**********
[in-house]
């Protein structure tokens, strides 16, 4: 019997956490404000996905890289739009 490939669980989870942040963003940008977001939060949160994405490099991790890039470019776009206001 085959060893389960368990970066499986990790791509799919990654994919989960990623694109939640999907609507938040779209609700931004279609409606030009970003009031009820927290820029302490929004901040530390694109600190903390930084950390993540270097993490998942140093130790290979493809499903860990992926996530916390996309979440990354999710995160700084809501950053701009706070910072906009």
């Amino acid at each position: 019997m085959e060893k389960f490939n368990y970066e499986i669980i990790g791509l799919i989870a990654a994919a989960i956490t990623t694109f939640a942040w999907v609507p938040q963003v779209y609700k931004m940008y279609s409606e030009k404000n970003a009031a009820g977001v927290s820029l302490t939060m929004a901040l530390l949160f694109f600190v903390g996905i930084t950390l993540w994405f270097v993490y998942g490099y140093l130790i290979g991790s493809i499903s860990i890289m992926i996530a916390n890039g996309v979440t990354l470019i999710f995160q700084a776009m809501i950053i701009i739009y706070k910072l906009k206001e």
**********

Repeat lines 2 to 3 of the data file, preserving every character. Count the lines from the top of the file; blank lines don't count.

């Protein structure tokens, strides 16, 4: 019997956490404000996905890289739009 490939669980989870942040963003940008977001939060949160994405490099991790890039470019776009206001 085959060893389960368990970066499986990790791509799919990654994919989960990623694109939640999907609507938040779209609700931004279609409606030009970003009031009820927290820029302490929004901040530390694109600190903390930084950390993540270097993490998942140093130790290979493809499903860990992926996530916390996309979440990354999710995160700084809501950053701009706070910072906009």
């Amino acid at each position: 019997m085959e060893k389960f490939n368990y970066e499986i669980i990790g791509l799919i989870a990654a994919a989960i956490t990623t694109f939640a942040w999907v609507p938040q963003v779209y609700k931004m940008y279609s409606e030009k404000n970003a009031a009820g977001v927290s820029l302490t939060m929004a901040l530390l949160f694109f600190v903390g996905i930084t950390l993540w994405f270097v993490y998942g490099y140093l130790i290979g991790s493809i499903s860990i890289m992926i996530a916390n890039g996309v979440t990354l470019i999710f995160q700084a776009m809501i950053i701009i739009y706070k910072l906009k206001e």